2. hey .. hi … agreed to your point dear .. i think it should not be like men & women, white & black, rich & poor . We are what we are & we should respect that coz god made us like that … Also we should respect others & respect there feelings & give everyone equal opportunities to grow …. As per this campaign i think they are just talking useless… i mean not all guys are brave & not every women is weak… washrooms are made for something else & these signs are for our ease to understand the choice where to go … so we should keep it simple… giving capes and all wont make mens strong & womens weak … it’s actually the individual himself who has to decide what he/she has to be ……

  3. I also had the “so what” thought when I first saw the picture and agree that the sign doesn’t need to be redone to make women seem stronger. That being said, there’s nothing wrong with wearing a cape or what that symbolizes. To me, it’s just a cape, not a masculine symbol. Every day, I wear my “cape” and try to kick ass as best I can. Sometimes while wearing a dress 🙂 but typically it’s in my jeans and t-shirt.

  4. Reblogged this on He For She and commented:
    This entire image is about perspective and the way in which we are taught to see things. If we only changed how we interpret things, then this world would be a better and more equal place to live. If we stopped seeing women as dainty and fragile people and men as strong and brutish, and instead see each other as just people with our own unique thoughts and feelings and styles, then we would realize that gender isn’t a stereotype that we must fall into. All it is is a descriptor of what body parts we have. And at that point gender will just become a medical term.

  5. Sherina, thank you for this post. I didn’t know about the campaign until I read it. Good job on keeping me informed. I agree with you wholeheartedly. I am a proud dress-wearing woman. I wear pants and shorts and skirts, too. And I am strong!! I don’t need a cape. In fact, I spent too many years trying to be Wonder Woman, trying to be all things to all people and it sucked the strength and life out of me. I’m strong when I’m myself. I was strong when I tenderly cared for my dying mother and I’m strong when I hold my neighbor’s baby. I’m strong when I run a 5K or when I cook dinner for my family (yes, I cook dinner for my family people, and so does my husband). I’m strong when I’m patient with my teenagers, and I’m strong when I choose to love those who’ve betrayed me. I am strong when I do my best at my full-time job as an accountant. I am strong because I live like it matters. Women don’t need capes to be strong. We don’t need people implying that wearing dresses or femininity is weak. What we need is to embrace who we are, to love who we are and then to live and love like it matters.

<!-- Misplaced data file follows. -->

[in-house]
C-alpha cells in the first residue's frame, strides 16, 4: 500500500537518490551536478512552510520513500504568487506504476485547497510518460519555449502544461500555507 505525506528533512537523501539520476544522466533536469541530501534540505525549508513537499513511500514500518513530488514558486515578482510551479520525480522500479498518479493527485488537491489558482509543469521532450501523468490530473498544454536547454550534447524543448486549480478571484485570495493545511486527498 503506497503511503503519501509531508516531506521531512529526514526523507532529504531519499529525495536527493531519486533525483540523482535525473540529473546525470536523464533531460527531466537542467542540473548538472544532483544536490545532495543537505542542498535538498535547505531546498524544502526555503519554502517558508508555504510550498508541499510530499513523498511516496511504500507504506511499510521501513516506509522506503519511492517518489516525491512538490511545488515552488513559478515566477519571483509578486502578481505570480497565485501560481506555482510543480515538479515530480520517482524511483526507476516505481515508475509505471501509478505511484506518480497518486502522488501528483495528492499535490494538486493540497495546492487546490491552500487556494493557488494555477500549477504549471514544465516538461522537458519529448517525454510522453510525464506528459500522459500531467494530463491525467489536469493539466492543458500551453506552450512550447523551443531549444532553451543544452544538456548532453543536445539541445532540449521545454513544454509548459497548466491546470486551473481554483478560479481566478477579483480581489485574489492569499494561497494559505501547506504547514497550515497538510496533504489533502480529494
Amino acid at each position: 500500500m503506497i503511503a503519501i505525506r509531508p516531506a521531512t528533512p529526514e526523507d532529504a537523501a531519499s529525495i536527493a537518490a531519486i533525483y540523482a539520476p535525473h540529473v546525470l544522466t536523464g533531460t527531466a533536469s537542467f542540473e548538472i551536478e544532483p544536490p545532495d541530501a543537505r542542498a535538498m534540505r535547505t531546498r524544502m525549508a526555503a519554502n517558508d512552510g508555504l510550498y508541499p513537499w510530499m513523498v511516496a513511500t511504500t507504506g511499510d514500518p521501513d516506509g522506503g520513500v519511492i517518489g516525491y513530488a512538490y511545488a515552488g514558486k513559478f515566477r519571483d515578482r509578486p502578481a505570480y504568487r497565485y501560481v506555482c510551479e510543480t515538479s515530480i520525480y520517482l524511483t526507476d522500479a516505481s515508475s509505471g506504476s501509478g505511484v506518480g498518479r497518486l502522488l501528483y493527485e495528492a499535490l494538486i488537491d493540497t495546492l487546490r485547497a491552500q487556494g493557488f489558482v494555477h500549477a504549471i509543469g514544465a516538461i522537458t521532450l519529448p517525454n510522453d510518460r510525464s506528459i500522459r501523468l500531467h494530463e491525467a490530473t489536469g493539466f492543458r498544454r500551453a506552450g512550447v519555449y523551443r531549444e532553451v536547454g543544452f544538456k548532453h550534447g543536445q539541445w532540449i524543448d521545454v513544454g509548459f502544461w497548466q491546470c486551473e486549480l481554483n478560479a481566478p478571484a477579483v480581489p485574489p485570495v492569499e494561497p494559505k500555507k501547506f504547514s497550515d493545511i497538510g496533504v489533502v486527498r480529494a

1. Thank you for sharing your thougts! I completely agree with you; women are strong in whatever we choose to wear! I love your words, “I am strong because I live like it matters”.

  6. Interesting perspective. I hadn’t heard of this campaign until now, but I’m going to choose to interpret it as an acknowledgement that women are SUPER, not necessarily that they need to be more masculine. At the end of the day though, I agree — so what? There are more important feminist and civil rights- related questions we could be focusing on than the attire on bathroom signs.

    1. Thank you so much for the nomination! 🙂 Unfortunately I have chosen not to “accept” awards (and make the posts that come with them) but I really do appreciate this. Congrats on being nominated yourself!